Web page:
Up Next

College Basketball

Perry Wallace, the first black basketball player in SEC, dies on eve of being honored for integrating conference

Fifty years ago, Wallace made his historic debut for Vanderbilt

Perry Wallace, the first black basketball player in the Southeastern Conference, died in Montgomery Hospice Casey House (Rockville, Maryland) on Friday at age 69.

The trailblazing post player at Vanderbilt was set to be honored on Saturday with the Michael L. Slive Dostinguished Service Award at the SEC football championship in Atlanta.

Wallace is survived by his wife, Karen Smyley, and daughter, Gabrielle. His wife said Wallace will be cremated and buried in Nashville with a service several weeks off.

“The family greatly appreciates the outpouring of love for Perry,” said family spokesman Andrew Maraniss. “He was a larger than life figure in so many ways with an influence that spanned generations, but his greatest pride was as a father and husband.”

Maraniss, the New York Times best-selling author of Strong Inside, which details the untold stories about Wallace integrating the SEC, did a podcast with Vanderbilt’s chancellor about Wallace and the long-standing impact of his decision to play for the Commodores.

Wallace, a North Nashville native, liked the wailing horn of Louis Armstrong and became a trumpet-playing band member at Pearl High School in Tennessee.

When basketball coach Cornelius Ridley heard the 6-foot-5, 212-pound sophomore playing one day, he immediately began working to persuade Wallace to join the school’s basketball team.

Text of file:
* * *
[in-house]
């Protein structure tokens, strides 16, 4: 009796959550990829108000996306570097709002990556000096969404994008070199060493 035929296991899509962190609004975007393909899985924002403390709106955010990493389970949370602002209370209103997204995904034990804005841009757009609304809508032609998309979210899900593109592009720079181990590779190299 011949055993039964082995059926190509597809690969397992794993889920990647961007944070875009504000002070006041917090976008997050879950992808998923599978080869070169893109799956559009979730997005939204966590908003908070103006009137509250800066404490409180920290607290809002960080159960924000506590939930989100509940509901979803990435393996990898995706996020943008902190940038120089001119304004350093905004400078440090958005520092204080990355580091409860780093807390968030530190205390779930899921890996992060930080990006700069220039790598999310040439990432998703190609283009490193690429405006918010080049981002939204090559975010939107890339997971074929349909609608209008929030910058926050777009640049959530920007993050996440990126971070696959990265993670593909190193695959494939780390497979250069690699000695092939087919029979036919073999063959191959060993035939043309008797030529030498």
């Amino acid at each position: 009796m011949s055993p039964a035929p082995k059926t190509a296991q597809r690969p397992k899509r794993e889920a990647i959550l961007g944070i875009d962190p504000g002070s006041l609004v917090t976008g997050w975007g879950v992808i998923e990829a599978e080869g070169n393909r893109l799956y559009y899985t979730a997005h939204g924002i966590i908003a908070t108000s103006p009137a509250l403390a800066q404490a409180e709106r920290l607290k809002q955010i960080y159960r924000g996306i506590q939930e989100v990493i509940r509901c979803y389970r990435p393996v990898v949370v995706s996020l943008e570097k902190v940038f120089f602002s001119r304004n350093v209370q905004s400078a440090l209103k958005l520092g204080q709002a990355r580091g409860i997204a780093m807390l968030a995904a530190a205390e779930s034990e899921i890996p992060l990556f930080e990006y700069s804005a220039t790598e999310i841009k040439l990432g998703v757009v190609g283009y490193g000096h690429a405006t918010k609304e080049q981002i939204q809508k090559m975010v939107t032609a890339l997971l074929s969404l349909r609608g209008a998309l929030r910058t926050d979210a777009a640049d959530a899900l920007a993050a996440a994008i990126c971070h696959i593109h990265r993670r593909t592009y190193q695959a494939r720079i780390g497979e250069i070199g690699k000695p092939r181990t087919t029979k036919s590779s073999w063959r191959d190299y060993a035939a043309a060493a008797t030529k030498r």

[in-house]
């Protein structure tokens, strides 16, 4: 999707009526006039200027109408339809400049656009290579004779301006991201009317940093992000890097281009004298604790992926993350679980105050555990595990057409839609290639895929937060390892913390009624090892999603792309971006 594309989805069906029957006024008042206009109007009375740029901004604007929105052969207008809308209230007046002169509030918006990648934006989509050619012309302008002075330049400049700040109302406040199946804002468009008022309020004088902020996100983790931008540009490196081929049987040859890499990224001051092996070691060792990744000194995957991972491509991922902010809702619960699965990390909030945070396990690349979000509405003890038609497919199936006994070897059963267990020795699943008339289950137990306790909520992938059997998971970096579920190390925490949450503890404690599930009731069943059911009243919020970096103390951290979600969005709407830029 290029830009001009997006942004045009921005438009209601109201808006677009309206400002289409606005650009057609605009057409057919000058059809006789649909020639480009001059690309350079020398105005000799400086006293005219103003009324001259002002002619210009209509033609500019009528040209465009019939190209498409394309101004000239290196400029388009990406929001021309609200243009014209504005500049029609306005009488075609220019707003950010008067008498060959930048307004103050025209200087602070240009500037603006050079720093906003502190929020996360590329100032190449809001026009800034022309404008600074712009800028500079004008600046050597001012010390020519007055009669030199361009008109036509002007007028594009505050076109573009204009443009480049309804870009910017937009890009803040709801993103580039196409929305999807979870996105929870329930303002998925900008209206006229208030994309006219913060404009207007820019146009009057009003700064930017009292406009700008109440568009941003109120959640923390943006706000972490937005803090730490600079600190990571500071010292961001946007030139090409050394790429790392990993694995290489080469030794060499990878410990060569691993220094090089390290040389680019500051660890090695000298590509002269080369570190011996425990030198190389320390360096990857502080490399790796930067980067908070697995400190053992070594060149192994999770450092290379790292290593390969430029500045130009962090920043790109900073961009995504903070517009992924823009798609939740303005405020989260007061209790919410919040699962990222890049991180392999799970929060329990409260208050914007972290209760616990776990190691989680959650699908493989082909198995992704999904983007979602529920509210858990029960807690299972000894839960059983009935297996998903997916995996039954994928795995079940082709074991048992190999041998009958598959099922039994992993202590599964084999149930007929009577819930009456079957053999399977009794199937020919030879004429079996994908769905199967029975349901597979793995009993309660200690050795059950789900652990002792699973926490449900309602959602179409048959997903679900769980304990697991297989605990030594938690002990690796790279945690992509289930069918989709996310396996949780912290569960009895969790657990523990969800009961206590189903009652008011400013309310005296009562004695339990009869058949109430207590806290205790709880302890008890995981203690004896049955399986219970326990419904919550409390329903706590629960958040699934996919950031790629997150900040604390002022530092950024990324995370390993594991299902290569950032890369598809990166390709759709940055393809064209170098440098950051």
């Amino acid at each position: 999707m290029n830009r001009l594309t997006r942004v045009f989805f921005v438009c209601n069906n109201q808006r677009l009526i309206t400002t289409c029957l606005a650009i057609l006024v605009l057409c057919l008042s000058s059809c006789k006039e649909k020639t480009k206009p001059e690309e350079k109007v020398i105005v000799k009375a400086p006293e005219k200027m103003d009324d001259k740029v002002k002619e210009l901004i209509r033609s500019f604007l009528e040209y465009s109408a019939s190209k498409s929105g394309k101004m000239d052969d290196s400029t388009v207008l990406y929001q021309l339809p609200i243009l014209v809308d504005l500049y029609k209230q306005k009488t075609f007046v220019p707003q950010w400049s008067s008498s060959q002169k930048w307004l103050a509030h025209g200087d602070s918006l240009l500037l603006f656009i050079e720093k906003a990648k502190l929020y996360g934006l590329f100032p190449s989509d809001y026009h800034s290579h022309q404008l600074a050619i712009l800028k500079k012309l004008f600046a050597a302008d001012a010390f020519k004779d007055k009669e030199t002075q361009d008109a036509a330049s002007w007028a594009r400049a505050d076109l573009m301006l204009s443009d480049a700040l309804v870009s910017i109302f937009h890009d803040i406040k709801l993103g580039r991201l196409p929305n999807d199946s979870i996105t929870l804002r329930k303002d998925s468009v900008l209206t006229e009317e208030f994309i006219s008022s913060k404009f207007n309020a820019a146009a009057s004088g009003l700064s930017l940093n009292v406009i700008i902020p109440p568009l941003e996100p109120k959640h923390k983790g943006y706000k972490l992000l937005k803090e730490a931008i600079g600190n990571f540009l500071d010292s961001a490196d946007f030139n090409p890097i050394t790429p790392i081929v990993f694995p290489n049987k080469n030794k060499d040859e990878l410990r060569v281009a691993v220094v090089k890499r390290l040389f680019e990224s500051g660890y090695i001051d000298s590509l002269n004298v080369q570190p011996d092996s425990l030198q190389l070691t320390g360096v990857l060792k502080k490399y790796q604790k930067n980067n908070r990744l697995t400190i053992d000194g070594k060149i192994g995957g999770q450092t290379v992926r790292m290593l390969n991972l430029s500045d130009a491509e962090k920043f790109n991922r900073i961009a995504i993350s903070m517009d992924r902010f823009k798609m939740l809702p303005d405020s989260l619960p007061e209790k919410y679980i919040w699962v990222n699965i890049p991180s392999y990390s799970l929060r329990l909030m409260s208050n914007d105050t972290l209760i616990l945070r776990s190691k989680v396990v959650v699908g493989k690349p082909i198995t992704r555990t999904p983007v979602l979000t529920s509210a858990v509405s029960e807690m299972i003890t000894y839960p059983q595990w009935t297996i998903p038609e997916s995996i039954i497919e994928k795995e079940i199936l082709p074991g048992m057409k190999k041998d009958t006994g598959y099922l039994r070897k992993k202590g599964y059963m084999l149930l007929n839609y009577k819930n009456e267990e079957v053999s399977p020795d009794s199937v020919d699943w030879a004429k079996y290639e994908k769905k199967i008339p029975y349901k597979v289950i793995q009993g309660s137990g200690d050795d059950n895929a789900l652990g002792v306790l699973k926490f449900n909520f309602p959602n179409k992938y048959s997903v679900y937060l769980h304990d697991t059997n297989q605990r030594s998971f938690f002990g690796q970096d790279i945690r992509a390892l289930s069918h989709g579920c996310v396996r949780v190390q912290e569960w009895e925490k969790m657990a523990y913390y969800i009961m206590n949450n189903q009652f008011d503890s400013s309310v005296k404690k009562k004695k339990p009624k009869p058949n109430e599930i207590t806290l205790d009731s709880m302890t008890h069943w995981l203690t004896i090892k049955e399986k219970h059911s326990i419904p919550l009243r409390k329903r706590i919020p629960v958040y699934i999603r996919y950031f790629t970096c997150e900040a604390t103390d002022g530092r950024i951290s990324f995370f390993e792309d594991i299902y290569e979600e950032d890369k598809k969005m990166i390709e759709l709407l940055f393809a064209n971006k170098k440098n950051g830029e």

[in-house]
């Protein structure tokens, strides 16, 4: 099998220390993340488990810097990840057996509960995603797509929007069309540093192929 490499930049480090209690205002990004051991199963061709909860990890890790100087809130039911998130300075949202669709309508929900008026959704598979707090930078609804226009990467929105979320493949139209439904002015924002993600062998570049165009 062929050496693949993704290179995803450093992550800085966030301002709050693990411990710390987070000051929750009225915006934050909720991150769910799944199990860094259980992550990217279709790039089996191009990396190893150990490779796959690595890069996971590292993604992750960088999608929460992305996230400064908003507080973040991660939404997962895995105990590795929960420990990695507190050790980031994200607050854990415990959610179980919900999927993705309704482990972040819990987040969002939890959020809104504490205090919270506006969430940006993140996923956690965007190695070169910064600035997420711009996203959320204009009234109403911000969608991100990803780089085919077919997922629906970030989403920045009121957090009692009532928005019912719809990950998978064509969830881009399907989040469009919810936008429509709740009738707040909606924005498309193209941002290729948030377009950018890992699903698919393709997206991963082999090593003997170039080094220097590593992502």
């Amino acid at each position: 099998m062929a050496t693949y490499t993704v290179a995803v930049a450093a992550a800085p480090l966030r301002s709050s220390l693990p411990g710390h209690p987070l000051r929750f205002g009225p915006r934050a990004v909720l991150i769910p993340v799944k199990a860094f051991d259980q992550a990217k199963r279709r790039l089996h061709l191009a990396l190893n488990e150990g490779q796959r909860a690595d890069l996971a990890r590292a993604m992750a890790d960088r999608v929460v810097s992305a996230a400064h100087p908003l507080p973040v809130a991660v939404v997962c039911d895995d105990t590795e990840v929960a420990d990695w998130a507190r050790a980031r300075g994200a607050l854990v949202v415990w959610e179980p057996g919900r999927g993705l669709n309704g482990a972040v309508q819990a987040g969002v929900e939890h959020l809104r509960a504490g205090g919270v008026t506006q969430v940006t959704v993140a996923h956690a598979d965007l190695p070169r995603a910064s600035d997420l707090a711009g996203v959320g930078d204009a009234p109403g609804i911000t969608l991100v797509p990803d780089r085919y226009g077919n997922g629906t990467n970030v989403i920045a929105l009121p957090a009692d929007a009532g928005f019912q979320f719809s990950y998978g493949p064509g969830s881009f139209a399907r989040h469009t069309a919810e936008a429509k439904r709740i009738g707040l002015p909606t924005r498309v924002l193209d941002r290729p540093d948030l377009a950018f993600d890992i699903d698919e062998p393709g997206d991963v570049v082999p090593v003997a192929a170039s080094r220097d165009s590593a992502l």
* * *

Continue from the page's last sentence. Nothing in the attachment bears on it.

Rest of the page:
Wallace’s father, a bricklayer, and mother had spent $200 on that instrument and were none too keen on their son dropping music to pursue the sport. But the payoff for him joining the basketball team was immediate.

Two years later, Wallace would not only lead Pearl High School as the first “colored” team to win the Tennessee state basketball championship in March 1966, he would also become the first African-American to receive a Southeastern Conference basketball scholarship, signing his grant-in-aid on May 3, 1966.

“In the first analysis, I thought a lot about becoming the first Negro boy in the SEC,” he told the Baltimore Afro-American on May 7, 1966. “But coach Roy Skinner is a very sincere person and the fellows of the Vanderbilt team are the nicest I met during all of my trips. I’m willing to work hard and give it a try with these kind of people.”

On March 29, 1966, Wallace toured Vanderbilt and Skinner showed him around the engineering school, dormitories and campus.

“He wants to go into engineering, either electrical or chemical,” Skinner told United Press International. “He has good enough grades, so he won’t have any trouble getting in anywhere.

“Wallace jumps well enough and is strong enough to play either forward or center for any school in the country.”

Wallace selected Vanderbilt, even though, he explained to the Afro-American, Kentucky, Tennessee and close to 80 other schools had also pursued him.

The use of scare tactics by the other programs ultimately backfired.

“Well, it’s part of the recruiting for these schools to find out if you have a preference and then use some angle to discourage you from going to that particular school,” he told the Chicago Defender on May 7, 1966.

“And, the main thing they would hit in my case was the fact that there were no other Negroes playing in the SEC.”

As it would work out, Wallace wouldn’t be the only black player in the SEC. He wouldn’t even be the only black player on his team as Detroit’s Visitation High School’s Godfrey Dillard joined Wallace on Vanderbilt’s 1967 freshman team.

Dillard picked the Commodores over Syracuse, Cornell, Oklahoma and Nebraska, he told the New Journal and Guide (Norfolk, Virginia).

“Everyone has treated Perry and me wonderfully,” he said. “I haven’t encountered any racial prejudice since I arrived on campus in September.